At the end of every year, one has the same conversations. "I can't believe it's nearly Christmas! Wasn't it March only a few days ago?" What happened, we wonder, to the spacious durations of yesteryear, when twelve months seemed an eternity? Women of Troy Malthouse/STC (I admit, a show I saw in London got in there too, but I couldn't leave it off. And yes, another was written by my husband, and for that reason I almost excised it, although it had the necessary impact on this aesthete. But that seems a paltry reason to pretend it didn't happen, especially as it will be produced in Europe next year.)
My theory is that mischievous elves in the eleventh dimension are cranking up the time machine. Either that, or the expanding universe really is speeding up. A second is not as long as it was a decade ago. An hour passes by in the flash of an eye. And a year is now a lot shorter than it was. A few weeks ago, 2008 breezed in, all bright and shiny. And now it's already breezing out.
Despite the shrinking seconds, I saw a fair bit of theatre this year. And I liked a lot of it. Nothing has changed my feeling that we're in the middle of a particularly rich period of theatre-making. There are wonky bits, to be sure; but on the whole, there's much to feel upbeat about: the theatre I've seen this year - a representative slice, admittedly, rather than a comprehensive overview - demonstrates that the local culture is diverse, intelligent and alive. What has emerged in alarming focus are the wider challenges that face art-makers in Australia; and the question in my mind is whether this richness can not only be sustained, but be permitted to evolve. (I wrote at length about these issues recently, so won't reprise here).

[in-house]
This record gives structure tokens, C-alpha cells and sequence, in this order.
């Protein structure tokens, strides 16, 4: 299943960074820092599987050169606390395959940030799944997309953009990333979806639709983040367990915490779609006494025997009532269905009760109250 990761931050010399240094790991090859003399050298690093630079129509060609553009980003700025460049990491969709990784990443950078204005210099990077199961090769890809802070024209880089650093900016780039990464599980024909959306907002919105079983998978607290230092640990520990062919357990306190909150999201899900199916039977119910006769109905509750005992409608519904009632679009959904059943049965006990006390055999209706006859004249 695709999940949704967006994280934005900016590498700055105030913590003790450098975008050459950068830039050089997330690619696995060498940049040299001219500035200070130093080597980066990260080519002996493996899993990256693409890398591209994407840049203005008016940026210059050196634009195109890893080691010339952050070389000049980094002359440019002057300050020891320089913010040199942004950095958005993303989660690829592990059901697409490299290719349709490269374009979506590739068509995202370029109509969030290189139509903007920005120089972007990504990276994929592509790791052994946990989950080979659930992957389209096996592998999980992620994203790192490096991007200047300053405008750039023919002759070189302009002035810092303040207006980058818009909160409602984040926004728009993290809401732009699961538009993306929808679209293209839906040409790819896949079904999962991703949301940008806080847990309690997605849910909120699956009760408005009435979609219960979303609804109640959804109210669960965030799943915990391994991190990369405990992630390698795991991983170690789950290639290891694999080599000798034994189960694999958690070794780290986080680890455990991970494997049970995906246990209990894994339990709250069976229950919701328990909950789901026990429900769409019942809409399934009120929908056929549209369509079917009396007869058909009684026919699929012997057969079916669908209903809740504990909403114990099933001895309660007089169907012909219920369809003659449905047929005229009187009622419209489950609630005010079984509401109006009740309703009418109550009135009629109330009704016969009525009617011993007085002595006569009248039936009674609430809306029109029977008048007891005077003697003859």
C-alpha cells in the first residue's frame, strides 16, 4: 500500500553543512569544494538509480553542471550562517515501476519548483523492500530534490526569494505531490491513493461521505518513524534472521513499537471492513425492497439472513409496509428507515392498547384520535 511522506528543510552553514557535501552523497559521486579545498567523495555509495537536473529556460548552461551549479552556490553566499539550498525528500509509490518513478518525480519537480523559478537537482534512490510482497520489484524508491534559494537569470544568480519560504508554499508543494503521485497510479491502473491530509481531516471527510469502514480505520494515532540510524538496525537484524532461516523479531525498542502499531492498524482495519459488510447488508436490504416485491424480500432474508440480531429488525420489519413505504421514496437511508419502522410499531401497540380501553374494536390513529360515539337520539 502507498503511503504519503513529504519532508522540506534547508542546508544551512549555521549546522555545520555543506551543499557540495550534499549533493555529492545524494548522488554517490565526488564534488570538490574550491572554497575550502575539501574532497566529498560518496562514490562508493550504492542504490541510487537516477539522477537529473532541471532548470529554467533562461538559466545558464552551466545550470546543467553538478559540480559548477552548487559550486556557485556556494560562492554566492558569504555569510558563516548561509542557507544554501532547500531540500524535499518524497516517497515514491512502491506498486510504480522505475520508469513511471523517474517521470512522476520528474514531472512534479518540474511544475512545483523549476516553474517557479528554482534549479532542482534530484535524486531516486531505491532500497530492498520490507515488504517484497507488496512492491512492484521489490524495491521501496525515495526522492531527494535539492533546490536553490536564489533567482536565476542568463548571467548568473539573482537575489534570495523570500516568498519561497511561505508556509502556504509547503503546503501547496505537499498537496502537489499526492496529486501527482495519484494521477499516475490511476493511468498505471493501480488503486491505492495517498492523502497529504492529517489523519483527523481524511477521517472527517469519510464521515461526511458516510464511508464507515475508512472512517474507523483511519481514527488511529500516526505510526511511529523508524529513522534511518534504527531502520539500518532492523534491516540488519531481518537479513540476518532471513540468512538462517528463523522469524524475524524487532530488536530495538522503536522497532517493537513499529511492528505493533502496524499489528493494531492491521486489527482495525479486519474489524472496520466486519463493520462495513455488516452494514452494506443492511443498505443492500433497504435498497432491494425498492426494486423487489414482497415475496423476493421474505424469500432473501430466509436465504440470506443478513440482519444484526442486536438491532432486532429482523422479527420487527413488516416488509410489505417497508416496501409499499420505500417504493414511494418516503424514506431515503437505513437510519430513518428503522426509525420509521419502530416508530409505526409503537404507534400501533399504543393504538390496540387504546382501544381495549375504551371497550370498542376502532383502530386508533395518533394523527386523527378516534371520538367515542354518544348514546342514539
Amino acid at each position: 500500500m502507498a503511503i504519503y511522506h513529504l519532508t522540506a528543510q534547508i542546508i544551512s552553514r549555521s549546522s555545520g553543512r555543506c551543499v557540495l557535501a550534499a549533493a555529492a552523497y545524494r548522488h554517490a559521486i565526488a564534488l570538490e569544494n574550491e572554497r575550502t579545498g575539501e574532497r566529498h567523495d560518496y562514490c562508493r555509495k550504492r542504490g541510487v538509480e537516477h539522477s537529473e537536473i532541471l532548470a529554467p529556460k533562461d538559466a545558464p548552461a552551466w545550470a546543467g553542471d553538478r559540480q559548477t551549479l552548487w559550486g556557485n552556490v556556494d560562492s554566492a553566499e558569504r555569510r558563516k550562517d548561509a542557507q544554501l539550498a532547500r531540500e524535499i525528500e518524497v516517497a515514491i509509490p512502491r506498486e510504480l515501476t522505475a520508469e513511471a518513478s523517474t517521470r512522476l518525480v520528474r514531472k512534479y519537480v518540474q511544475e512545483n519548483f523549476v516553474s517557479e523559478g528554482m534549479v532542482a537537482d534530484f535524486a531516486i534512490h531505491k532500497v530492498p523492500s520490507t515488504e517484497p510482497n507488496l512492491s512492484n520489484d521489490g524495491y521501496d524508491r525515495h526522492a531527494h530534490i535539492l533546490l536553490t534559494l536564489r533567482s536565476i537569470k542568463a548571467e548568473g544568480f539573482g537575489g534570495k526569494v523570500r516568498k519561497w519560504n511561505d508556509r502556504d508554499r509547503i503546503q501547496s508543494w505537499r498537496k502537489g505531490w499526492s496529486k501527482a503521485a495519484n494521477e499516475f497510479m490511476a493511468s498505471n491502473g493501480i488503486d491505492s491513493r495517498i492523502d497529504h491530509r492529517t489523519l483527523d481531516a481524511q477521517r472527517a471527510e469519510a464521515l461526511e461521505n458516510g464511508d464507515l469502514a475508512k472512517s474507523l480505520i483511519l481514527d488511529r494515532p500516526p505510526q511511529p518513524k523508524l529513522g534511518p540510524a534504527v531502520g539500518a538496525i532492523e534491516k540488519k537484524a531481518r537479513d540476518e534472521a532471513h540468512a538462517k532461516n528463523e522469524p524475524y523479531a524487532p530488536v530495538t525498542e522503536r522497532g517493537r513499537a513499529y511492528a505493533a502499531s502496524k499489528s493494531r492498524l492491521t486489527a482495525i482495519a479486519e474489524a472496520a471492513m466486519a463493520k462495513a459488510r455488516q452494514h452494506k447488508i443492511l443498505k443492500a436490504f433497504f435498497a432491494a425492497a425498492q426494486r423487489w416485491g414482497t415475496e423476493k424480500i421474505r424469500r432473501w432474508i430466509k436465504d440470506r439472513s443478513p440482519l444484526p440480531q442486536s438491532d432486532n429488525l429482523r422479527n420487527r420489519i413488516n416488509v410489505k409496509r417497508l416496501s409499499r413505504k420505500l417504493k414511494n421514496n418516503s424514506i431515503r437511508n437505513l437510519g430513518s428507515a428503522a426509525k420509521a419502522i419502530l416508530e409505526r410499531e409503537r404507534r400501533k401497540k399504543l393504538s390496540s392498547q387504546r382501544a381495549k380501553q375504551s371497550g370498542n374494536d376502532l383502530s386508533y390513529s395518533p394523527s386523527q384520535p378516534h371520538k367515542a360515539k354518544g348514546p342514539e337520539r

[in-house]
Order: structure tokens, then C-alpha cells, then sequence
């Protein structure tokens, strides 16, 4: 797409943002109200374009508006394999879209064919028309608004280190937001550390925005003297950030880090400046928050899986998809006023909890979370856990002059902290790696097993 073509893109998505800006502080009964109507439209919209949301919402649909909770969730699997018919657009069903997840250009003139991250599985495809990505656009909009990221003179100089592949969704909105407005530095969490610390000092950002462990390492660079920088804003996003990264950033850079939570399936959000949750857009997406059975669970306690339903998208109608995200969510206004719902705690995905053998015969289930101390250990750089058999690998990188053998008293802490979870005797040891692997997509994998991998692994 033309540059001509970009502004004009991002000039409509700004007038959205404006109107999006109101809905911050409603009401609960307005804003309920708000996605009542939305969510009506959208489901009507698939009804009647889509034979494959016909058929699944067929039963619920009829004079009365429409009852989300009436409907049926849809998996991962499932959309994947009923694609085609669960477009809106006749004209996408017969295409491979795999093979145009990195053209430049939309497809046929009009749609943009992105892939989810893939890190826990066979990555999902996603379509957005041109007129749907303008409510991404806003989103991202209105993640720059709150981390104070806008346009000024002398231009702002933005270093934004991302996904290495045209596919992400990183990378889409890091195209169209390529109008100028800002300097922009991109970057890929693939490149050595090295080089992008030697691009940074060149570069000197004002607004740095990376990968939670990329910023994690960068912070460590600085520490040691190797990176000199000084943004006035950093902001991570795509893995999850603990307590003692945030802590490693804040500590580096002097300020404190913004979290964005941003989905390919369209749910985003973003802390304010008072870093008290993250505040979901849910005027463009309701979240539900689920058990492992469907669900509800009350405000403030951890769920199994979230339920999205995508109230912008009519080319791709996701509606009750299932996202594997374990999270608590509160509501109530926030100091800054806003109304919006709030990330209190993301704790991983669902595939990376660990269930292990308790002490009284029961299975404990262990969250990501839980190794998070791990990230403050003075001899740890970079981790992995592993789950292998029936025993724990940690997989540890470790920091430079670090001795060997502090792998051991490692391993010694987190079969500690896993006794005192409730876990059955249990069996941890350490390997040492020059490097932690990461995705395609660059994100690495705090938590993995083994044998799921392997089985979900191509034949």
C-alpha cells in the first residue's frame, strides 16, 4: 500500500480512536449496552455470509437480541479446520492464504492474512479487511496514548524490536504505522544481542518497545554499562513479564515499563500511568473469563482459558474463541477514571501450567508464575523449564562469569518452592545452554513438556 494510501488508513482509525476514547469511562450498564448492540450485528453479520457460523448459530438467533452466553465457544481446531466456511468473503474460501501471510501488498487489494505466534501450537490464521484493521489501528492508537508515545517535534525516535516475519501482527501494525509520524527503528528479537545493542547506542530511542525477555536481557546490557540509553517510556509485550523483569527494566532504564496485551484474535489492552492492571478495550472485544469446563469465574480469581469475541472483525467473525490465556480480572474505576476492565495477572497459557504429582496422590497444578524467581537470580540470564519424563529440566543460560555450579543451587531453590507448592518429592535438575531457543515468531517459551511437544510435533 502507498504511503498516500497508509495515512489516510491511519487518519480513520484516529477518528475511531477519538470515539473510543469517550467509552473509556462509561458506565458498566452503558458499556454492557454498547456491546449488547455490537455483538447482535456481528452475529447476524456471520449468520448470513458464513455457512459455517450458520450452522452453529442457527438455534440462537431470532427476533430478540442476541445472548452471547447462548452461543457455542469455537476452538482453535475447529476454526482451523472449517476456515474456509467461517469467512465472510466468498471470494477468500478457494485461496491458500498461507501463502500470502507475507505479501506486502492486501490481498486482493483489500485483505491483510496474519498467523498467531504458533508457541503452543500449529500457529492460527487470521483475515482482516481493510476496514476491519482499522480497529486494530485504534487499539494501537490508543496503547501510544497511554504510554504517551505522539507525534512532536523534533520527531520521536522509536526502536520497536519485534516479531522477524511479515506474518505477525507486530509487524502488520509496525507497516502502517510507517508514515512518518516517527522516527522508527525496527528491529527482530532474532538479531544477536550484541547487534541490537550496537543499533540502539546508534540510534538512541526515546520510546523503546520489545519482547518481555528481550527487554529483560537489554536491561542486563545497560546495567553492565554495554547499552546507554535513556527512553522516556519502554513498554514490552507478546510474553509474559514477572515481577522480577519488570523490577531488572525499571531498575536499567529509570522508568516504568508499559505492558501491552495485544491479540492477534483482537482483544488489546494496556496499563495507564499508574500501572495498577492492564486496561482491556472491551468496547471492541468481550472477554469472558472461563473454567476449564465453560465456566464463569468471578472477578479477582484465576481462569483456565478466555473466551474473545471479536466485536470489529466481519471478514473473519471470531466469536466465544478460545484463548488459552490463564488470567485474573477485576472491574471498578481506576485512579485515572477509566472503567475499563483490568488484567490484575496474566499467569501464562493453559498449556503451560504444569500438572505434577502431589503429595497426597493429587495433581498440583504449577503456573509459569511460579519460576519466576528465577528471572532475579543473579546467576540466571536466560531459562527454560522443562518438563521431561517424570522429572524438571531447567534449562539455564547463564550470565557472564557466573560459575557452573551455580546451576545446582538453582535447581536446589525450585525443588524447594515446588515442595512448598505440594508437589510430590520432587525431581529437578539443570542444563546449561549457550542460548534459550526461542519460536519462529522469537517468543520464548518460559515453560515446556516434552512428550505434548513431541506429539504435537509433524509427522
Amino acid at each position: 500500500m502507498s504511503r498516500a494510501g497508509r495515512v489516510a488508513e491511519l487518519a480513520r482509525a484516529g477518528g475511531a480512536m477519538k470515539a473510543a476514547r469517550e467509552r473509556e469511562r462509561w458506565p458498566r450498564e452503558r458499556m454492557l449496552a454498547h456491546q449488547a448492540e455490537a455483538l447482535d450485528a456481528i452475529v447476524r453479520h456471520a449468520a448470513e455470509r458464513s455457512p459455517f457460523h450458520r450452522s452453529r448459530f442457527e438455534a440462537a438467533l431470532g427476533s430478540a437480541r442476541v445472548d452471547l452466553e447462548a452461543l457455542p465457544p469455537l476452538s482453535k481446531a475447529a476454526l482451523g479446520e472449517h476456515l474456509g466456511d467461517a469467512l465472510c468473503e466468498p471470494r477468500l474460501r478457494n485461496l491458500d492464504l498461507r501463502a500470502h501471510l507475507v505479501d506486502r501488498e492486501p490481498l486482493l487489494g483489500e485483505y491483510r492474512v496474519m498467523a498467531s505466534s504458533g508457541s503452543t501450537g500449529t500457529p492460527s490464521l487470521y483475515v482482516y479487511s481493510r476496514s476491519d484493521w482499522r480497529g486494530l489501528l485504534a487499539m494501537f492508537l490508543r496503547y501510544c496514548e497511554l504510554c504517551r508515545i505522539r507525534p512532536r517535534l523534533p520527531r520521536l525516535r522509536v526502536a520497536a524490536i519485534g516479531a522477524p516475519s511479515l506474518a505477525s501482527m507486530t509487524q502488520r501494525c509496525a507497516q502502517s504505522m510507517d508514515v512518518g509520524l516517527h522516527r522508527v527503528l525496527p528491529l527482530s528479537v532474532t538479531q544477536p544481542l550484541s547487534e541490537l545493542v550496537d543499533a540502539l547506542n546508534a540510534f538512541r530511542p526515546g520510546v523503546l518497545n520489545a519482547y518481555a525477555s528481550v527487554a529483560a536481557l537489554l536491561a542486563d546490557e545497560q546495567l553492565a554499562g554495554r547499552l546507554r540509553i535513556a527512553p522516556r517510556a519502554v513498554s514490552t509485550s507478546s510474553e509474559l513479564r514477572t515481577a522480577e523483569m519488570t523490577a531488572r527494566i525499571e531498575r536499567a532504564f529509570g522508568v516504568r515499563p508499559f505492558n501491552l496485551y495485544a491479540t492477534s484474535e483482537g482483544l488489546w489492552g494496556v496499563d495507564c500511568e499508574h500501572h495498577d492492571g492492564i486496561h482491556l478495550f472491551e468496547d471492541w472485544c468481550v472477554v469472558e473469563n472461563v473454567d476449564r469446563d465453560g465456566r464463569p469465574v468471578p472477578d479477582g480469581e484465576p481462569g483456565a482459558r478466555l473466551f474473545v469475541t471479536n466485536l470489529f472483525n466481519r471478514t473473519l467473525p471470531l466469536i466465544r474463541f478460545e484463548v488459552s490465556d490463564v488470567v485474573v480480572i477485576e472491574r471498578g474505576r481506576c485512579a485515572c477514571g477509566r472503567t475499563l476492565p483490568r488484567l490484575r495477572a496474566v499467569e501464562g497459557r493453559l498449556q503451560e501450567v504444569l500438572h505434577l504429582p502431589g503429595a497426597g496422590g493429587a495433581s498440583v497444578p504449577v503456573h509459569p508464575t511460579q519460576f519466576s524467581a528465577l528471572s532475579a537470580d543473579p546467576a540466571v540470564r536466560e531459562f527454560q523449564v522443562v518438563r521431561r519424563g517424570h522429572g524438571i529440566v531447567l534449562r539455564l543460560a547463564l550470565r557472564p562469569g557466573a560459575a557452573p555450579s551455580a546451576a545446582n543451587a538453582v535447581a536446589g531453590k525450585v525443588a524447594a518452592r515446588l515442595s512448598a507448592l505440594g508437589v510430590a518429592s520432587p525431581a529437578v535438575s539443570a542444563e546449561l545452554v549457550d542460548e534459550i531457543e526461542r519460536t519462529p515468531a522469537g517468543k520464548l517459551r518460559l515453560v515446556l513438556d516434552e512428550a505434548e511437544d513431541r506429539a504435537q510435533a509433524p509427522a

So, to the specifics. I thought this year I'd baldly list my favourite works of theatre, with links to my reviews for the curious types who want to know why I liked them. In no particular order, these are the shows that made me think that theatre was a pretty good place to be:
That Night Follows Day Tim Etchells/Victoria, MIAF
Endgame Eleventh Hour, MIAF
Corridor Lucy Guerin Inc, MIAF
Food Court Back to Back Theatre, MIAF
Life is a Dream Victorian College of the Arts
The Serpent's Teeth STC Actors Company
The Season at Sarsaparilla STC/MTC
Chekhov Recut: Platonov Hayloft Theatre
Avast & Avast II Black Lung Theatre, Malthouse
...Sisters Headlong Theatre, Gate Theatre, London
Just Macbeth Bell Shakespeare
Red Sky Morning Red Stitch
Axeman Lullaby Ballet Lab
Yes OpticNerve Performance Group, Fortyfive Downstairs
Ollie and the Minotaur Floogle, Fortyfive Downstairs
Venus & Adonis Bell Shakespeare/Malthouse
Moving Target Malthouse
Care Instructions Aphids, La Mama
That's slightly more than a quarter of the shows I managed to see, which strikes me as a very respectable proportion. I liked them for vastly differing reasons. But each experience, even when I had reservations - which I did with some I've included here - widened my view of the possibilities of theatre. I left feeling more alive, which is really the only thing I ask of art.